This site has been constructed in summer 2006 and will be under ongoing construction for the forseeable future. It affords an overview of my practice to date and contains projects that are ongoing as well as those that are complete (some of which, for various reasons, and perhaps for the best - time will tell - have not been exhibited or published). One of the reasons for these hidden works - apart that is from all the usual doubts and questioning was perhaps my headlong rush to escape my other brief life as a research chemist and embrace a certain sense of freedom that I still associate with photography. This pursuit of light and shadow, of forty shades of grey, or of millions of pixels of colour is a journey for life and as the saying goes ‘my ambition is to live forever - so far so good’.

Truth is Made of Infinite Small Pieces

As a photographer of ‘the real world’ I am compelled to engage with the necessary ritual of placing myself in front of my subject/object and dealing with the vagaries of light and mood. This for me, of late, has been deeply rooted in the landscape wherein I excavate specific landscapes with photography and time. This usually involves a process of visiting and revisiting small areas over prolonged periods. I try to carry in my pockets small seeds of emotional and conceptual intelligence that, on good days, manage to make a connection with what is around me. My quest is a series of what I consider as ‘elusive’ rather than ‘decisive’ ‘moments’ - a dialogue between myself and what chooses to be photographed. Often, there is a wider political framework but it can be purely personal or if I am really lucky, both.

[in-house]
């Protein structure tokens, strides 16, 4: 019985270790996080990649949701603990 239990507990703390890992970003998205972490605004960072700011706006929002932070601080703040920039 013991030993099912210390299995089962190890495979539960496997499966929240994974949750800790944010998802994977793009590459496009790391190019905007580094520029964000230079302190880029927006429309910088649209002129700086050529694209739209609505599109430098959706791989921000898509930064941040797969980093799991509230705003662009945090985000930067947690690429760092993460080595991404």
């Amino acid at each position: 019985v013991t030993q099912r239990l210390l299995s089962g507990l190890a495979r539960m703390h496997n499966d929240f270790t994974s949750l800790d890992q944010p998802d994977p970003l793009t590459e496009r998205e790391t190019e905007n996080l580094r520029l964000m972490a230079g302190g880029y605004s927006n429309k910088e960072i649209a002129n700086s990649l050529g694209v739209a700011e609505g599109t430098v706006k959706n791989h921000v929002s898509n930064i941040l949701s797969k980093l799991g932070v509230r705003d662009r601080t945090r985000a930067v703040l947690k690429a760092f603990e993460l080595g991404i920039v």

Lewis Baltz has said that photography occupies a narrow but deep area that lies between cinema and the novel. I like this description both conceptually and in terms of practice in that it fixes photography in the world but also aligns it to the narrative form with all that that implies i.e. in essence a creative interpretation of reality, a fiction bound to reality and truth.

With this in mind I have, to date, made bodies of work by using a form appropriate to the theme or subject and as a result what may appear at first sight to be quite disparate works all emanate from the same well. This has been shaped not only by format but also by the frame employed. I feel that this aspect of the frame - active, passive, neutral - as determined by shape is often neglected in discussions around photography. It is, after all, what distinguishes us as photographers; we are like old-fashioned cowboys who cast our frames like lassos in order to bring our concepts and subjects back to us and yet the very shape of this frame can have a significant effect on any subsequent reading or interpretation. Aligned to this is the format which likewise can be active, passive, neutral.